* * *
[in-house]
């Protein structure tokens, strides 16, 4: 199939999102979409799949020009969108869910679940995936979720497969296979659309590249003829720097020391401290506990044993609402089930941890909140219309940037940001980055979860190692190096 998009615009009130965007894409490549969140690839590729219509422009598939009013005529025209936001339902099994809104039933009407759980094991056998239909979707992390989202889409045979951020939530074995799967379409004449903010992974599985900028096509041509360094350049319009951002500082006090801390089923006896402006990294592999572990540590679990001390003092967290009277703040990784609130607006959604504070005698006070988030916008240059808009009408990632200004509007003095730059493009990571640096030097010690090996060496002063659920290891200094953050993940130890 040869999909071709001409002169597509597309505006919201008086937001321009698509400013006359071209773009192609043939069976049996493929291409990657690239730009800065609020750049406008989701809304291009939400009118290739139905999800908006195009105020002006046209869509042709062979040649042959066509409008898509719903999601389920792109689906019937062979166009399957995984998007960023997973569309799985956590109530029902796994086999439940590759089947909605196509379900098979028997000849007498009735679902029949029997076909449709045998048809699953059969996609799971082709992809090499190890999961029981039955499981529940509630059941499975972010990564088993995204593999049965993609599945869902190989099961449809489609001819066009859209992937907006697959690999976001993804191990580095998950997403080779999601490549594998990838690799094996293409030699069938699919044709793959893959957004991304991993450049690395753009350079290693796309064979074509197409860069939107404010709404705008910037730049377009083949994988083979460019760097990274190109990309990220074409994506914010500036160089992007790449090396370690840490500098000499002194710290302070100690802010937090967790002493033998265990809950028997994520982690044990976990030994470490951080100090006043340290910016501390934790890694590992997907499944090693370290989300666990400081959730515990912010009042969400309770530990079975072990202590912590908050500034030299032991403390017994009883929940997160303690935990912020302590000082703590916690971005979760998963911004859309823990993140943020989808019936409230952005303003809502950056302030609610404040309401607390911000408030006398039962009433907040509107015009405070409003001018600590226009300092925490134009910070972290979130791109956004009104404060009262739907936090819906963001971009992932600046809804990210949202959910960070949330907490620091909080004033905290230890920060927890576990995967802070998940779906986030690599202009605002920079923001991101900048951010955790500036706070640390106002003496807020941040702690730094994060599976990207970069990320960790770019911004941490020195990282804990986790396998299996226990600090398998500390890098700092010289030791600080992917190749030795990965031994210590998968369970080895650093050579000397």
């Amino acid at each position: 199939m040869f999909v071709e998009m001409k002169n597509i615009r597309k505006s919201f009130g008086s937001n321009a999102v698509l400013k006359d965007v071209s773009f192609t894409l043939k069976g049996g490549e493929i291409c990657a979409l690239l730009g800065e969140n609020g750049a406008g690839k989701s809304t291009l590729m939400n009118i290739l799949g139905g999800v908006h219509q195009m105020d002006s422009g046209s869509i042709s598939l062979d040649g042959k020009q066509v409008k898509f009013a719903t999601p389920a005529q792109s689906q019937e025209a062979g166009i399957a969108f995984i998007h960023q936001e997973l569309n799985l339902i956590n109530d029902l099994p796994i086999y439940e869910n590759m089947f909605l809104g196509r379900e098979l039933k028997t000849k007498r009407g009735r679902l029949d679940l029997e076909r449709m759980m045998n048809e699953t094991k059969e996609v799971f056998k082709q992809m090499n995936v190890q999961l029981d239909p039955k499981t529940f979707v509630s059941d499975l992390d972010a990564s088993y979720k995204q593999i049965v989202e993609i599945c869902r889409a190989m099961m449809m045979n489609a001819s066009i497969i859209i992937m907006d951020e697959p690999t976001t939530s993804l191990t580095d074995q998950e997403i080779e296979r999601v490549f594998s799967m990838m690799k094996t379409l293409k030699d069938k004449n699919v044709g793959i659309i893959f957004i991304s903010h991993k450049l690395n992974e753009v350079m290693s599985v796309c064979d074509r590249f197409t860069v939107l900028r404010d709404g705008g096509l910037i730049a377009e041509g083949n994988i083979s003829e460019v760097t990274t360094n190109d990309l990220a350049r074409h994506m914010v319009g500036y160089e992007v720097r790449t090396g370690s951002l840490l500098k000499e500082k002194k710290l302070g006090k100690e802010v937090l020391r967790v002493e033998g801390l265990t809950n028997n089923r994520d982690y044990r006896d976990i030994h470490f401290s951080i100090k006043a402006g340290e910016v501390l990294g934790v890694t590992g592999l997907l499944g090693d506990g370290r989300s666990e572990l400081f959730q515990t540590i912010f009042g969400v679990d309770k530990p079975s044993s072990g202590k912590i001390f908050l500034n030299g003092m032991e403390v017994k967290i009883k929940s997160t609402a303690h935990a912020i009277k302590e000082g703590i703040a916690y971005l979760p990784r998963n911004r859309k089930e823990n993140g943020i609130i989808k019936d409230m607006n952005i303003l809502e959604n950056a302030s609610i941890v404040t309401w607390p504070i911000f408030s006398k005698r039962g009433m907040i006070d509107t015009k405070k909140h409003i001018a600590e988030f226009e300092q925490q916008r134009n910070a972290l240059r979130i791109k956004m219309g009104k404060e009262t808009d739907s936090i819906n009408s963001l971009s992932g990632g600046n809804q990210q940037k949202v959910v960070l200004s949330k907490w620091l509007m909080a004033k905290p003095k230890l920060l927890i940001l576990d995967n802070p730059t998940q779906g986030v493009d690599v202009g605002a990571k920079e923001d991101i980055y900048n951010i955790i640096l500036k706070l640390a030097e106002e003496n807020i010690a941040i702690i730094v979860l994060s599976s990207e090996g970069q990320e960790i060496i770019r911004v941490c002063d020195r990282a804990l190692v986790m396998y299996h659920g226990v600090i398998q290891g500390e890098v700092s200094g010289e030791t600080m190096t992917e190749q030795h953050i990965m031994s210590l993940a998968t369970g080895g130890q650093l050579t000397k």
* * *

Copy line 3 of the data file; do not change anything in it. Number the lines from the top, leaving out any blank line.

């Amino acid at each position: 199939m040869f999909v071709e998009m001409k002169n597509i615009r597309k505006s919201f009130g008086s937001n321009a999102v698509l400013k006359d965007v071209s773009f192609t894409l043939k069976g049996g490549e493929i291409c990657a979409l690239l730009g800065e969140n609020g750049a406008g690839k989701s809304t291009l590729m939400n009118i290739l799949g139905g999800v908006h219509q195009m105020d002006s422009g046209s869509i042709s598939l062979d040649g042959k020009q066509v409008k898509f009013a719903t999601p389920a005529q792109s689906q019937e025209a062979g166009i399957a969108f995984i998007h960023q936001e997973l569309n799985l339902i956590n109530d029902l099994p796994i086999y439940e869910n590759m089947f909605l809104g196509r379900e098979l039933k028997t000849k007498r009407g009735r679902l029949d679940l029997e076909r449709m759980m045998n048809e699953t094991k059969e996609v799971f056998k082709q992809m090499n995936v190890q999961l029981d239909p039955k499981t529940f979707v509630s059941d499975l992390d972010a990564s088993y979720k995204q593999i049965v989202e993609i599945c869902r889409a190989m099961m449809m045979n489609a001819s066009i497969i859209i992937m907006d951020e697959p690999t976001t939530s993804l191990t580095d074995q998950e997403i080779e296979r999601v490549f594998s799967m990838m690799k094996t379409l293409k030699d069938k004449n699919v044709g793959i659309i893959f957004i991304s903010h991993k450049l690395n992974e753009v350079m290693s599985v796309c064979d074509r590249f197409t860069v939107l900028r404010d709404g705008g096509l910037i730049a377009e041509g083949n994988i083979s003829e460019v760097t990274t360094n190109d990309l990220a350049r074409h994506m914010v319009g500036y160089e992007v720097r790449t090396g370690s951002l840490l500098k000499e500082k002194k710290l302070g006090k100690e802010v937090l020391r967790v002493e033998g801390l265990t809950n028997n089923r994520d982690y044990r006896d976990i030994h470490f401290s951080i100090k006043a402006g340290e910016v501390l990294g934790v890694t590992g592999l997907l499944g090693d506990g370290r989300s666990e572990l400081f959730q515990t540590i912010f009042g969400v679990d309770k530990p079975s044993s072990g202590k912590i001390f908050l500034n030299g003092m032991e403390v017994k967290i009883k929940s997160t609402a303690h935990a912020i009277k302590e000082g703590i703040a916690y971005l979760p990784r998963n911004r859309k089930e823990n993140g943020i609130i989808k019936d409230m607006n952005i303003l809502e959604n950056a302030s609610i941890v404040t309401w607390p504070i911000f408030s006398k005698r039962g009433m907040i006070d509107t015009k405070k909140h409003i001018a600590e988030f226009e300092q925490q916008r134009n910070a972290l240059r979130i791109k956004m219309g009104k404060e009262t808009d739907s936090i819906n009408s963001l971009s992932g990632g600046n809804q990210q940037k949202v959910v960070l200004s949330k907490w620091l509007m909080a004033k905290p003095k230890l920060l927890i940001l576990d995967n802070p730059t998940q779906g986030v493009d690599v202009g605002a990571k920079e923001d991101i980055y900048n951010i955790i640096l500036k706070l640390a030097e106002e003496n807020i010690a941040i702690i730094v979860l994060s599976s990207e090996g970069q990320e960790i060496i770019r911004v941490c002063d020195r990282a804990l190692v986790m396998y299996h659920g226990v600090i398998q290891g500390e890098v700092s200094g010289e030791t600080m190096t992917e190749q030795h953050i990965m031994s210590l993940a998968t369970g080895g130890q650093l050579t000397k």